Value of dietary supplements in question

Millions of people around the world supplement their diet with vitamins and minerals to boost their health.

A new study shows that there is little positive effect in taking these nutritional supplements for health and they also do not reduce the risk of death. This latest study titled, “Association Among Dietary Supplement Use, Nutrient Intake, and Mortality Among U.S. Adults: A Cohort Study,” is published in the journal Annals of internal Medicine.

Image Credit: Ronstik / Shutterstock
Image Credit: Ronstik / Shutterstock

According to the researchers from Tufts University in the USA, these nutritional supplements do not help improve health. A healthy balanced diet and an active lifestyle can on the other hand reduce the risk of deaths, the researchers explain. The team looked at 30,899 adults across the United States and found that nutritional supplements as such do not boost health or reduce the risk of cancers and deaths due to other causes. On the other hand, the same nutrients present in food can help improve health and reduce the risk of death due to cancer, heart disease and other causes.

The team looked at American adults over the age of 20 included in the NHANES (National Health and Nutrition Examination Survey) between 1999 and 2010. They looked at the regular nutrient and supplement intake of the participants and alongside compared it with deaths due to cancer and heart disease or any other cause. This data on deaths came from the National Death Index mortality data.

The participants were asked to list the dietary supplements that they have been taking over the past 30 days of the survey. The product name, duration of use and its frequency of use was recorded. To assess nutrient intake from food, a 24 hour recall of diet was used to assess the food based nutrients taken.

The participants were followed up for a period of around 6 years. During this time there were 3,613 deaths which included 945 due to cardiovascular disease and 805 due to cancer. Looking at the association between nutrient intake and deaths, the researchers found that adequate intake of vitamins A and K and zinc and magnesium are associated with lowered risk of death. This beneficial effect holds true only when these nutrients are taken from food rather than nutrition supplements.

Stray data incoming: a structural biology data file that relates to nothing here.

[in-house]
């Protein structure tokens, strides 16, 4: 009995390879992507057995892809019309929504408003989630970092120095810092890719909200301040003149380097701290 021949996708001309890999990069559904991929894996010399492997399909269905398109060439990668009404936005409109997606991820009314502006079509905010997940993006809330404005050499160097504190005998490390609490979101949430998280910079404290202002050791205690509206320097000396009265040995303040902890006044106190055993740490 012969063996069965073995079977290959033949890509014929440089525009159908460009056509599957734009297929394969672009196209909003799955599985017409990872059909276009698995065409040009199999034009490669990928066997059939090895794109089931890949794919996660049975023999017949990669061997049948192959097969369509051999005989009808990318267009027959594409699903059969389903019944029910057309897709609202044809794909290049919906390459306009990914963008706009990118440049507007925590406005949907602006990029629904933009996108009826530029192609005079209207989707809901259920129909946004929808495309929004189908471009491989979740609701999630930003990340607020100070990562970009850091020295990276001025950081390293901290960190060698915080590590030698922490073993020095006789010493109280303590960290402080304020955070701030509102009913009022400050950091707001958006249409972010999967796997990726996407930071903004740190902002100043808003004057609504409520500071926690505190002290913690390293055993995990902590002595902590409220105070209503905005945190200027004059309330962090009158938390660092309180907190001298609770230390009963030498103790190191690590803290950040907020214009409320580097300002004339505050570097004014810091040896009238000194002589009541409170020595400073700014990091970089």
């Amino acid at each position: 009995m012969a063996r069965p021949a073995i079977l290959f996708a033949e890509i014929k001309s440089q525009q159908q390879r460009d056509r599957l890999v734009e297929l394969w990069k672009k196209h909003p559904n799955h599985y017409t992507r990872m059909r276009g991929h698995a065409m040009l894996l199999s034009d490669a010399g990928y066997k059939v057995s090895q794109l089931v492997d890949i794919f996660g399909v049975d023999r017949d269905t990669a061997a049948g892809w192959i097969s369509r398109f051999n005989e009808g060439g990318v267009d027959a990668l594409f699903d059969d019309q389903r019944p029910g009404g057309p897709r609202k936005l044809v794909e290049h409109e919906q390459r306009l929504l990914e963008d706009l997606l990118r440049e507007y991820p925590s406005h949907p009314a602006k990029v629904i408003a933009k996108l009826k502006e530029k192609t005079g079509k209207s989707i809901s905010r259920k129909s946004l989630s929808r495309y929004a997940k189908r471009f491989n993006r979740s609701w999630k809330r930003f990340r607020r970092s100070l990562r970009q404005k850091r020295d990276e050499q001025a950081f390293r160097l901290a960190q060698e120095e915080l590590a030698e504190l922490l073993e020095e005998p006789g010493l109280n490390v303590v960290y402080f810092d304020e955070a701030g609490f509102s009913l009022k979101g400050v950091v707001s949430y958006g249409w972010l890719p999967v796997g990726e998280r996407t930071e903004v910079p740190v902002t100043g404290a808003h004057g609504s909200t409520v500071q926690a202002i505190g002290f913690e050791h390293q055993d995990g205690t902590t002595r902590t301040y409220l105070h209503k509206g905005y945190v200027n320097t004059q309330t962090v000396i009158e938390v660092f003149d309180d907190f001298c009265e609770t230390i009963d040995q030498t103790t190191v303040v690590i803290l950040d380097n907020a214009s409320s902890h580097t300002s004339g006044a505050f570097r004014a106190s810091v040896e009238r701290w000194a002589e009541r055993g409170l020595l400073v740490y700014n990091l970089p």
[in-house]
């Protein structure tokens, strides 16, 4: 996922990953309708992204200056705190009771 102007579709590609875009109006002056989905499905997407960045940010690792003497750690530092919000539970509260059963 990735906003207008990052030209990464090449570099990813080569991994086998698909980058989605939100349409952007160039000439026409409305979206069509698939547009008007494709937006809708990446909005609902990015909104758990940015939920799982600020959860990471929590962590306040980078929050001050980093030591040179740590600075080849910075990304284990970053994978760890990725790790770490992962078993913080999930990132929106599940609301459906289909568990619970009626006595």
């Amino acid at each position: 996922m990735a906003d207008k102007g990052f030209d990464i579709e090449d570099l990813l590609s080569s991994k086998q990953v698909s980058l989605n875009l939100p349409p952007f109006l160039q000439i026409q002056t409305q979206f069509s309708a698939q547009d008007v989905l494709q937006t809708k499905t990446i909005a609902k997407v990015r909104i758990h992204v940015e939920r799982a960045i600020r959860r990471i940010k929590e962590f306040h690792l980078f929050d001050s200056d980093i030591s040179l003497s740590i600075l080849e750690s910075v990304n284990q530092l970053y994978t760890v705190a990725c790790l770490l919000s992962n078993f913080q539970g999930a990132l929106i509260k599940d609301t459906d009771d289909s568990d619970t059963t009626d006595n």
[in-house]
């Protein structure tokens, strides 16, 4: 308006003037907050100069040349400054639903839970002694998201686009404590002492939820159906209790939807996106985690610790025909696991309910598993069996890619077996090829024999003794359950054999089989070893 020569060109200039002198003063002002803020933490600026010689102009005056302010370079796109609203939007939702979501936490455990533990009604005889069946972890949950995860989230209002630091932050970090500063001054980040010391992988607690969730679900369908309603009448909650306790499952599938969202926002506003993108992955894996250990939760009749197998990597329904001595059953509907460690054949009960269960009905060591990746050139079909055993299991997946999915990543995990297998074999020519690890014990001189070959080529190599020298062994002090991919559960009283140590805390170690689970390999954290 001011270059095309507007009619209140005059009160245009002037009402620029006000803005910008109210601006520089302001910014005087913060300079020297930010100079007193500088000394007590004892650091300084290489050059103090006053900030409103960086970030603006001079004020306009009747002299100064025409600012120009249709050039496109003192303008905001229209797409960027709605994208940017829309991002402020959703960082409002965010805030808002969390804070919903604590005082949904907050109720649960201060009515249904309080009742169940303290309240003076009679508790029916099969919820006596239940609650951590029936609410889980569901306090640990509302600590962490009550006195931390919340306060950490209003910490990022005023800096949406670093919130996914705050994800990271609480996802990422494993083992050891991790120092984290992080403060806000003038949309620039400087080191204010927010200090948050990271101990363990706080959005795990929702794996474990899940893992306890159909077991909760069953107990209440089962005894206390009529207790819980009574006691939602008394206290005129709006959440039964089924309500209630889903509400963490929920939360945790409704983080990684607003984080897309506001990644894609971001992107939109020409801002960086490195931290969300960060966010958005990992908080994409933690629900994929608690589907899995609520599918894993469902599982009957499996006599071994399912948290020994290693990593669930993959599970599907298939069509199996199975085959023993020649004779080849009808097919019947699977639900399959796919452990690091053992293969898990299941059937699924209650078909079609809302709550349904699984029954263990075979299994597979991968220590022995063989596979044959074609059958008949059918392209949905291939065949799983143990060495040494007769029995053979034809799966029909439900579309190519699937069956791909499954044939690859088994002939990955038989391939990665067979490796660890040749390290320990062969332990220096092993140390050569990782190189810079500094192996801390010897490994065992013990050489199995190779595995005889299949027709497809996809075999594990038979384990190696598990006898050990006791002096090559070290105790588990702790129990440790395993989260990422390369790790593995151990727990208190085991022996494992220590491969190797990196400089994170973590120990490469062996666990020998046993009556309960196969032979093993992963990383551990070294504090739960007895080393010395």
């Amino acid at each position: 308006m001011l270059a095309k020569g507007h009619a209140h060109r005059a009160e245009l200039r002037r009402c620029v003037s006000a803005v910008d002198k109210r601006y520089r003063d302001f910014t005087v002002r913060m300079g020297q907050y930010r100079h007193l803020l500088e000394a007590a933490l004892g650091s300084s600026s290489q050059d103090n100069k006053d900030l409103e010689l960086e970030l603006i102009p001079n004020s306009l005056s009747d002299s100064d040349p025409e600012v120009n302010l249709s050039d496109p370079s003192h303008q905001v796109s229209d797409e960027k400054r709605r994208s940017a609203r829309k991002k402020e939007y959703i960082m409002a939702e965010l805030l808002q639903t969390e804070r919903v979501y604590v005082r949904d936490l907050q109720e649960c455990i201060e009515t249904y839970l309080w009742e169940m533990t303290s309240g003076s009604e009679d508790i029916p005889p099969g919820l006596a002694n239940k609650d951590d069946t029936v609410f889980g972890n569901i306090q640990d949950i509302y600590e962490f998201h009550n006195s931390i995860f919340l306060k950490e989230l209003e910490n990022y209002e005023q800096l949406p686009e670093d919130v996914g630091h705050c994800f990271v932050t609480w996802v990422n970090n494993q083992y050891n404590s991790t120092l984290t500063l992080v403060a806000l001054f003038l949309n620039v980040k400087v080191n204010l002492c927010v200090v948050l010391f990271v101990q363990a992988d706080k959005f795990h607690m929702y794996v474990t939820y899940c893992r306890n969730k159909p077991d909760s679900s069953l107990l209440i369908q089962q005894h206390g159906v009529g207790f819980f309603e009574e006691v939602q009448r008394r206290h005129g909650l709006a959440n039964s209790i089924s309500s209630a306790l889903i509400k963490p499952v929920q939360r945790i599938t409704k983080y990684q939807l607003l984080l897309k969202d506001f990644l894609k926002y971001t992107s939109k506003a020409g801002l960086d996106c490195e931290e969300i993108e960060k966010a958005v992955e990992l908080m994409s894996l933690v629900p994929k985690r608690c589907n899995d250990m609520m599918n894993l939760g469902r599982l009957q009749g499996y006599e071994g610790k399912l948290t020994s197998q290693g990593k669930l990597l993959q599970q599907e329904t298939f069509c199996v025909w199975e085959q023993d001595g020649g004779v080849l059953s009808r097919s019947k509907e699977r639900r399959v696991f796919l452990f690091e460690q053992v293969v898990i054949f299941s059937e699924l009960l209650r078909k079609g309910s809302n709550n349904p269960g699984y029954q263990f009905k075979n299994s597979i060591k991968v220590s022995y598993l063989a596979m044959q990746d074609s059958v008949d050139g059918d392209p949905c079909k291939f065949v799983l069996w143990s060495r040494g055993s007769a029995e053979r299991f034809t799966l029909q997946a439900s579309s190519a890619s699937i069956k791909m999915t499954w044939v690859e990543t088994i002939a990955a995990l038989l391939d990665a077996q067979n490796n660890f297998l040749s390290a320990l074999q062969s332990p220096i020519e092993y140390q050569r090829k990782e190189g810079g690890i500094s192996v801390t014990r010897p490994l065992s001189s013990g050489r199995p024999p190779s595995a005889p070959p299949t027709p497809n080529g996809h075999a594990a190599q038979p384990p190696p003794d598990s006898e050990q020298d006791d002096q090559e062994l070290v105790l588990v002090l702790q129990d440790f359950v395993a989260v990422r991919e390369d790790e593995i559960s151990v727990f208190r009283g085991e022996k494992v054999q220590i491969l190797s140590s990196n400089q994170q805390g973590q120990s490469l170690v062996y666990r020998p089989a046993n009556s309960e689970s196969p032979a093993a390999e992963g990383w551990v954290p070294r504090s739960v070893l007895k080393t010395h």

The results also revealed that people taking calcium supplements of more than 1,000 milligrams per day may be at risk rather than benefit. This rate of calcium supplement intake was associated with a raised risk (53 percent more) of death due to cancer said the researchers. Calcium intake from food however was not associated with cancer, said the researchers. Taking vitamin D when there was no deficiency was also linked to a greater risk of death, find the researchers.

According to lead researcher Dr Fang Fang Zhang, “It is important to understand the role that the nutrient and its source might play in health outcomes, particularly if the effect might not be beneficial. Our results support the idea that, while supplement use contributes to an increased level of total nutrient intake, there are beneficial associations with nutrients from foods that aren’t seen with supplements.” He added, “This study also confirms the importance of identifying the nutrient source when evaluating mortality outcomes.”

Market research group Mintel says that in the UK there has been a 6 percent rise in sales of nutritional supplements over the last five years. In 2018, the Britons spent around £442million on nutritional supplements. In the US around 50 percent of the population takes some or other form of nutritional supplement. The numbers are around 34 percent in the UK.

Experts on nutrition and health have said that taking supplements by self medicating oneself may cause more harm than good. A healthy diet is one that is rich in fruits and vegetables, whole grains, seeds, legumes and nuts and low fat dairy products. They add that vitamins and mineral supplements are beneficial for those who are deficient and those who are in need for example pregnant women who require folic acid etc.

The study was funded by the National Institutes of Health.

Dr. Ananya Mandal

Written by

Dr. Ananya Mandal

Dr. Ananya Mandal is a doctor by profession, lecturer by vocation and a medical writer by passion. She specialized in Clinical Pharmacology after her bachelor's (MBBS). For her, health communication is not just writing complicated reviews for professionals but making medical knowledge understandable and available to the general public as well.

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